It’s always hard for me to give a critique of a Brillante Mendoza movie. Whatever he’s done defies the principles I hold dear as an avid moviegoer. I love the magic of film, and how it transports me to an alternative reality. I always surrender to a filmmaker’s machinations, suspend disbelief and lap up plot twists and surprises. I savor delicious writing, like Annie Hall’s: “A relationship, I think, is like a shark. You know? It has to constantly move forward or it dies. And I think what we got on our hands is a dead shark.” I like leaving the theatre with a glow from a feel-good film, or obviously affected by a good thriller, drama or action piece.
I don’t get that from Mendoza. His writing is telegraphic. He’s less interested in the ending than the laborious exposition in the preceding 90 minutes. His work is all too real. Serbis made me sick from the stench of a rundown moviehouse that houses sex workers. I felt like I was part of a looong journey through the jungles of Mindanao in Captive; I could feel the sting from the bug bites that plagued Isabelle Huppert. In Thy Womb, he made me get into the skin of Shaleehah/Nora Aunor (in the greatest movie comeback – she’s almost as good as her Elsa). I felt for her – her unconditional love for husband Bangas-An, her struggles in a poor fishing village in Tawi-Tawi, her patience as a woman waiting for a woman to bear Bangas-An’s child.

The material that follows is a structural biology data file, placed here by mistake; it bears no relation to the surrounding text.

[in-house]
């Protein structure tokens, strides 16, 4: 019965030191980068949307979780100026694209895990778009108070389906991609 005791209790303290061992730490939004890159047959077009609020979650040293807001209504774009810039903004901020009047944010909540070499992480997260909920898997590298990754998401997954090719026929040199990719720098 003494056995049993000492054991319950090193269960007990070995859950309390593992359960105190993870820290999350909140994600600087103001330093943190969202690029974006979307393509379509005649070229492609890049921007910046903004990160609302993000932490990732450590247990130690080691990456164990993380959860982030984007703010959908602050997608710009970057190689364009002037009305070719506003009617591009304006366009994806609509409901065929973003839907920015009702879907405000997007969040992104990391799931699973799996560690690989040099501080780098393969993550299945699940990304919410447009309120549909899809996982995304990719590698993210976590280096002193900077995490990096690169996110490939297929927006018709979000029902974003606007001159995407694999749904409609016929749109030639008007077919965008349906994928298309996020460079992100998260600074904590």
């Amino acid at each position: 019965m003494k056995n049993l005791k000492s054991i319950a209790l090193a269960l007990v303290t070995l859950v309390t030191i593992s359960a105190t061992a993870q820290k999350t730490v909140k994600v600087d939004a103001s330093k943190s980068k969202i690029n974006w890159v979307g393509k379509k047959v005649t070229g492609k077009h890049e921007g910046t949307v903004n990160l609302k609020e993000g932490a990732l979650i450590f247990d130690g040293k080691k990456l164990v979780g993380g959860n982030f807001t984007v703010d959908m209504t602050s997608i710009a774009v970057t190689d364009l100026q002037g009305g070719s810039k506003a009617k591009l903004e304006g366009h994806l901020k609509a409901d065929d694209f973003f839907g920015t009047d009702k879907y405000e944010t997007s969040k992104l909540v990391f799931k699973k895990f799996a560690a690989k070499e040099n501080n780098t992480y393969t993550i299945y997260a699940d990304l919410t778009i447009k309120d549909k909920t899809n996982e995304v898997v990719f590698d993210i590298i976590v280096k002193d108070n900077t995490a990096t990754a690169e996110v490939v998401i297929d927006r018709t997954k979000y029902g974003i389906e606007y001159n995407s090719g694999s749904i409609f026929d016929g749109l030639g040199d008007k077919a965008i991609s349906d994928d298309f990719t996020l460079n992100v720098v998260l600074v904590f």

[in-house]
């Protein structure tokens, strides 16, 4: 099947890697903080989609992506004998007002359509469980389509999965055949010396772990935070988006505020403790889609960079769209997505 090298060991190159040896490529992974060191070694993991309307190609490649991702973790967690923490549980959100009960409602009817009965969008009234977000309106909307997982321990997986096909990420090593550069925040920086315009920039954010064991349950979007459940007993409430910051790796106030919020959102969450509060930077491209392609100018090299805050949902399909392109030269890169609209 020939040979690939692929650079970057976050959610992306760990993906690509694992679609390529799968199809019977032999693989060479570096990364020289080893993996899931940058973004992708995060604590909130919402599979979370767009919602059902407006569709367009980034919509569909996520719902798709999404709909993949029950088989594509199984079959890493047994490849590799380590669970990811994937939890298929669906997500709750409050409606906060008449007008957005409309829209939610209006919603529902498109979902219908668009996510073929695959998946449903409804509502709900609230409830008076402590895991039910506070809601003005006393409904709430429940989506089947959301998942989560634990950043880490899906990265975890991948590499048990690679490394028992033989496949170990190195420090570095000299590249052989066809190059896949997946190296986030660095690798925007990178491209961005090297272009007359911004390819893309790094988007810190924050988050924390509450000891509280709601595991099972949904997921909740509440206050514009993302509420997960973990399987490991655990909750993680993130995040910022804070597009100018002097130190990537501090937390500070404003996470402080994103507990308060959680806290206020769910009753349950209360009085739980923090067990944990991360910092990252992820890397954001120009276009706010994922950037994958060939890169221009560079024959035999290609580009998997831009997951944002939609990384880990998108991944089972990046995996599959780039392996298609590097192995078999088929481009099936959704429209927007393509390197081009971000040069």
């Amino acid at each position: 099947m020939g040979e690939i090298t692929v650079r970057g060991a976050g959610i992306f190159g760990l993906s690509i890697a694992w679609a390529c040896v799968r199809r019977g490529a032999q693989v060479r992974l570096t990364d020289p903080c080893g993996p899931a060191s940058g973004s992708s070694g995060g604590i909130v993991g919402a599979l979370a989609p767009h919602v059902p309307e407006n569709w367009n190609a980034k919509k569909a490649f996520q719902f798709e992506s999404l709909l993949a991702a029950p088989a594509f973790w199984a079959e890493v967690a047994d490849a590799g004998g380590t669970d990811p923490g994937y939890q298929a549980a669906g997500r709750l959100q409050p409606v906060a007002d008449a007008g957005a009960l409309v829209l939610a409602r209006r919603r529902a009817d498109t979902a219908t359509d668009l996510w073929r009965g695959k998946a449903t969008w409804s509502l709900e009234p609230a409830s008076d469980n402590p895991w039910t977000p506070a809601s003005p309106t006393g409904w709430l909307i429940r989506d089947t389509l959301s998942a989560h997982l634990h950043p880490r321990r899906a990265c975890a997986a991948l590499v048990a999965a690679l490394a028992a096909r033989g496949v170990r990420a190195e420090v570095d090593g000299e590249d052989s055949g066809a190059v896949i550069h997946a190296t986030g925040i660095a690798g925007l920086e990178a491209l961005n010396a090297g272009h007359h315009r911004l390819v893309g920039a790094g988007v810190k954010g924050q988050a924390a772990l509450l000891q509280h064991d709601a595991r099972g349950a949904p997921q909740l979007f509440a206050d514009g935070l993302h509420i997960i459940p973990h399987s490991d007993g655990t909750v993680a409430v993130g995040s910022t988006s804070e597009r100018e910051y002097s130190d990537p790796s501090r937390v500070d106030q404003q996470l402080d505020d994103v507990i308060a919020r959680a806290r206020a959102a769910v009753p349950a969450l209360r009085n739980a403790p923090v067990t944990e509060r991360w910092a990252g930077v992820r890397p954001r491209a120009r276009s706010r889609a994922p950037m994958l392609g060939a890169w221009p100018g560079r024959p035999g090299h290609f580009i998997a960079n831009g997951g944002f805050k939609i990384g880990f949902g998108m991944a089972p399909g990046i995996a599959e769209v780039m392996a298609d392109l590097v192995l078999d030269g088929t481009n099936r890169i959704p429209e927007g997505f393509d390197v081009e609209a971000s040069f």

There’s a precious scene in the movie where the couple and a Muslim matchmaker visit a town in search of a wife number 2. The woman happens to be out of town. Bangas-An wants to head home. Aunor prevails upon him to wait. So they sit on the platform on stilts. The beautiful framed shot lingers for a minute. So we wait with them. And experience the couple’s nth attempt at happiness.
In another scene, Aunor buys cassava in a palengke. On her way to back to the banca, a group of gun-toting soldiers suddenly come out of nowhere presumably in pursuit of a Muslim rebel and accidentally pushes her aside. She drops the kamote. She mentions nothing to her husband like it were a regular thing. Mendoza omits any further political discourse. You don’t see such restraint in most other Pinoy films.
It’s only when you become aware of Mendoza’s unwillingness to conform to our usual notions of “entertainment” that you get to appreciate his work. You’re not meant to enjoy his films; you admire them. Plot, chatter, frenetic editing, big scenes are not his foremost concerns. Nothing of consequence seems to happen. It’s like watching paint dry. The results, however, are intensely rich with the thoughts and emotions of characters that don’t belong to a parallel universe.
So should you see Thy Womb? Please do. This could be the last intelligent film that the Metro Manila Film Fest would ever show.